I loved Chris’ encounters with Rebecca, the hipster girl who pretends to be a fan and !@#$ him in the bathroom. Hilarious stuff, especially when her truth is revealed: she hates Christmas and spends the evening being a Grinch, taking inspiration from all of her favourite Christmas villains, including Hans Gruber from ‘Die Hard‘.
Ha! Too much!
What an awesome character! And what a terrific performance by Ilana Glazer!
And it’s not just the women who have interesting dispositions, either!
I really enjoyed Isaac’s reaction and interaction with the sexter on Sarah’s phone. Part of it might have been the drugs talking, but I liked that he admitted to himself that he was a bit bi-curious and took it all in stride. And the way he reacted to actually meeting the sexter was pretty funny, leading Sarah to call him a cock block.
I also thought it was way cool how he and Sarah discussed the whole matter and buried the hatchet over his support of her sexual curiosity. There wasn’t the usual guy-girl tension between them: they were two people with their own separate sexual interests; they weren’t competing or trying to bed each other.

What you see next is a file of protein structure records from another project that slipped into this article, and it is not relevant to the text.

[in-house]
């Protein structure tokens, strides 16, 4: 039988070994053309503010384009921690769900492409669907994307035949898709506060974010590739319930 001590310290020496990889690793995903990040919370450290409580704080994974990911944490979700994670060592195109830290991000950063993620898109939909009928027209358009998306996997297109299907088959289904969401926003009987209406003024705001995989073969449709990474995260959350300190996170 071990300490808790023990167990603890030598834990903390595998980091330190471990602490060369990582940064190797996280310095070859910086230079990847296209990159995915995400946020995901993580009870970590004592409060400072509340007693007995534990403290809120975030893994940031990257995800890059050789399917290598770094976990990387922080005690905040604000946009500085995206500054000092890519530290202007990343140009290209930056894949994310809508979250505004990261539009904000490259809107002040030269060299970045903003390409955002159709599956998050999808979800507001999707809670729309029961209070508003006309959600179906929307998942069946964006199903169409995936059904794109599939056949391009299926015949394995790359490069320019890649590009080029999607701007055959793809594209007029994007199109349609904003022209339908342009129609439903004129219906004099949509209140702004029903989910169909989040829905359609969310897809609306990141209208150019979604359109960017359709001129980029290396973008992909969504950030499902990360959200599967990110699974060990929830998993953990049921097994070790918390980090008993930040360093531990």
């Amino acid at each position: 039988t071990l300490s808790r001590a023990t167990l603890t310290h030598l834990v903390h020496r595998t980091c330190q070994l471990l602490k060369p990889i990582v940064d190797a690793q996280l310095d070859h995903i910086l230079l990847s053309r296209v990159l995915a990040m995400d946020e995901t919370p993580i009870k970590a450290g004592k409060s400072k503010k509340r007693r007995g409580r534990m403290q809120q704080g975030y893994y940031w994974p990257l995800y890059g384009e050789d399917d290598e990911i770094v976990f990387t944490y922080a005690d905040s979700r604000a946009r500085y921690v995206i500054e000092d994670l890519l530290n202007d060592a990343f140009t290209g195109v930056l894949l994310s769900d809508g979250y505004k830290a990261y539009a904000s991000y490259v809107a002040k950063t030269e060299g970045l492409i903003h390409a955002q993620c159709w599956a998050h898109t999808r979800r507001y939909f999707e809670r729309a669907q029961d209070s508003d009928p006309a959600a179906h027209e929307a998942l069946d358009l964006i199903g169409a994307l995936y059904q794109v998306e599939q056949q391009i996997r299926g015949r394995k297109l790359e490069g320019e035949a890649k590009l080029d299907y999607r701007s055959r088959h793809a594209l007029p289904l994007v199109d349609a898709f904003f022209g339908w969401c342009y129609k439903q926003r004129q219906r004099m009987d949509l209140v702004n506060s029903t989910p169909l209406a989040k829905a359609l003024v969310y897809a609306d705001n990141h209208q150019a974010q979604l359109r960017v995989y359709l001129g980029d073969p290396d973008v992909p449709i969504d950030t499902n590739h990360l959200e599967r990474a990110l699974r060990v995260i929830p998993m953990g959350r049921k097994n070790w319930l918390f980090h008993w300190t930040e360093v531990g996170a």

The way the sexting was staged (with the texts appearing in the bottom right corner and Isaac’s internal monologue spoken in overdub) was dynamic.
And I really liked how the picture wrapped everything up. Unlike most films of this kind, there was no unnecessary drama – even the mild tensions between the guys didn’t play out in the standard “argument before mending their friendship” cliché. Basically, they all matured and moved on to the next step in their lives.
The main cast was really solid, and played off of each other nicely.
- I’m no great fan of Seth Rogen. For one, he’s always far too goofy; he’s never realistic enough for my taste. I guess he’s always played the dumpy-but-funny type. Here he’s playing it straight – as straight as a guy tripping on drugs could be. But he’s not going for the laughs, per se; he’s allowing the situations and reactions to do the work, which is great. So his performance was a nice surprise.
- Gordon-Levitt was also good, as per usual, though he appears more and more worn. Oh, but why in the world did he sing so much? The guy has no voice, so were the filmmakers being ironic? Or did they really want an average singer trying as best as he could? Ugh.